I've been into 3d game programming so I could write about how things work internally and what values they can be represented with.
I don't have too much experience on common things to look for, you'll have to write most of that, until others join that is.
EDIT: Here is something for start:
Please read the Definitive Guide to Exploring File Formats before starting this guide, which is aimed specifically for 3d file formats.
No knowledge in 3d is needed, however, any experience in 3d modelling or 3d programming will help. No advance math knowledge is used in 3d formats, though it is in 3d programming, but those are usually hidden inside 3d libraries you use, like your 3d engine or your 3d modeller's scripting language. You should be able to understand what vectors and matrixes are though.
We should first understand the basics of how 3d data is represented.
The building block of 3d data is the vertex. A vertex is a point in 3d space. So a vertex needs 3 values: x, y and z position. The position values are usually represented as 4 byte floats, though not always.
Two vertices (“vertices” is the plural for “vertex”) can connect and form a line.
Three vertices can connect and form a triangle. Although more vertices can connect and form more coplex polygons like quads (4 vertices), triangles are the most common. In fact, the GPU needs to break more complex polygons down to triangles before processing them, so 3d formats are likely to always use triangles.
But how are triangles stored in files? Three vertices (3*3 position values) are enough to create a triangle. But this is not how triangles are always generated from the vertex data in the 3d files.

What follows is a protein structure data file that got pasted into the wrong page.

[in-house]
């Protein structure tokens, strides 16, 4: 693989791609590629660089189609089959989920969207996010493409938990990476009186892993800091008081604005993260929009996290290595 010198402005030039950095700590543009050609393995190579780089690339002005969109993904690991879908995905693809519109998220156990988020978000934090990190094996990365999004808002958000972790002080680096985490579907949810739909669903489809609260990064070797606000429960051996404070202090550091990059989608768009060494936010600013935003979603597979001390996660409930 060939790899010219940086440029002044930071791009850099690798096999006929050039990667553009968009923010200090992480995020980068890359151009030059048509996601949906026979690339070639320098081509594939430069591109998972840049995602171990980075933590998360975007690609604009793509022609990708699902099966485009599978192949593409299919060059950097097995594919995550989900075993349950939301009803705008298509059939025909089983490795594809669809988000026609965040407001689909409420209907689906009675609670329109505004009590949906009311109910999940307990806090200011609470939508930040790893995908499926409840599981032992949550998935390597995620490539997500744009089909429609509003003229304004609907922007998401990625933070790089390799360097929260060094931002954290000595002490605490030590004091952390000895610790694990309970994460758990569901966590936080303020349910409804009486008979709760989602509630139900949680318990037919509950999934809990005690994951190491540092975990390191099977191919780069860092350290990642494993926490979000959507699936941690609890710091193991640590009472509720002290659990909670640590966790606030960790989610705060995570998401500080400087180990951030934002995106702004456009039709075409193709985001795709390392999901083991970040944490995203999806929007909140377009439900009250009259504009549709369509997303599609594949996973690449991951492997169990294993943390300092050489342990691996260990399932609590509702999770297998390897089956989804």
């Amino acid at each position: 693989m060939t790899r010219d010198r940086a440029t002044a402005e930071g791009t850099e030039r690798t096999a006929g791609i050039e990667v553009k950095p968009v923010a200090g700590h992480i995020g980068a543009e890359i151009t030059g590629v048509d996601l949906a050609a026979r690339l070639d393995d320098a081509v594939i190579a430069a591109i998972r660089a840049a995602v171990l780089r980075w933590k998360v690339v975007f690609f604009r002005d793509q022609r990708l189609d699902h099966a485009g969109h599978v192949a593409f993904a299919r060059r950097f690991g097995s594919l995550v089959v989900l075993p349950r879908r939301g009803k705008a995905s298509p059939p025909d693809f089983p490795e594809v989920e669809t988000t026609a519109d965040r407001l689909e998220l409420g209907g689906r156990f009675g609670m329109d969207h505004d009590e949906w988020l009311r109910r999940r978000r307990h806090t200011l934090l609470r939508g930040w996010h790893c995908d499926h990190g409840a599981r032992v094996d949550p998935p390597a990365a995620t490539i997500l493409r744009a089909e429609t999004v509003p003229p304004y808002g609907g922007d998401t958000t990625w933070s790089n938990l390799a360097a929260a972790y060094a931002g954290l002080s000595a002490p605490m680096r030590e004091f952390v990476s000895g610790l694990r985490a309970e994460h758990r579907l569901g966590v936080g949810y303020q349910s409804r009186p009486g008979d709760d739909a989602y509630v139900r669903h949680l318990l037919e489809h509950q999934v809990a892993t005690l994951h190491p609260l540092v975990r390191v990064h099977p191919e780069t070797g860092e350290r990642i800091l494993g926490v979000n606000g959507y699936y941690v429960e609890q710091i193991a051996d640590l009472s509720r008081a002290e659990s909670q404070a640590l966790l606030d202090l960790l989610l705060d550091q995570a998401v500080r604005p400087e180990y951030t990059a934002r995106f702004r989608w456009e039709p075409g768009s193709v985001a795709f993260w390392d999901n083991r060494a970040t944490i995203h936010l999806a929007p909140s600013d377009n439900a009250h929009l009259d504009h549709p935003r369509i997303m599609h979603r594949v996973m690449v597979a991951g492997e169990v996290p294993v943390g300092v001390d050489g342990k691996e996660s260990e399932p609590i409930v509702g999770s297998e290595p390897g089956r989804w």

Triangles can also be represented as what is called a “tristrip”, or triangle strip. In a triangle strip, the first three vertices form a triangle, then every new vertex creates a new triangle by connecting with the previous two.
Tristrips are performance optimization for some GPUs.
There are other ways to connect vertices, like linestrips or trifans (short for “triangle fan”, each new vertex after the 1st one creates a new triangle, by connecting with the previous and the very 1st vertex). However these are less common.
Some 3d formats will use what is called an “index buffer” (index list), together with the “vertex buffer” (vertex list). Index buffer is basically a list of (usually integer) numbers which tells which vertices connect with each other by their index in the vertex buffer.
A collection of triangles or tristrips is called a “Mesh” or “Surface”. Each file you explore will likely have more than one of these.
Now we have a basic understanding on how 3d graphics work.
GPU's main job is to process vertices. They are very good at it. It is possible to store and render 3d graphics using other methods, like voxels. But 99.9% of modern GPUs are only good for rendering 3d graphics from the data we described above and most games need the GPU to run, as CPU is too slow for rendering 3d graphics in realtime, polygonal or voxel based.
We still don't know enough about how 3d data is stored though. We talked about vertices, but we didn't talk about vertex colors, vertex normals, vertex UV maps, materials and other common data which is used in just about every game. We didn't talk much about vertex and index buffers and we also don't know how 3d animations work, what are bones and vertex weights and how they are represented.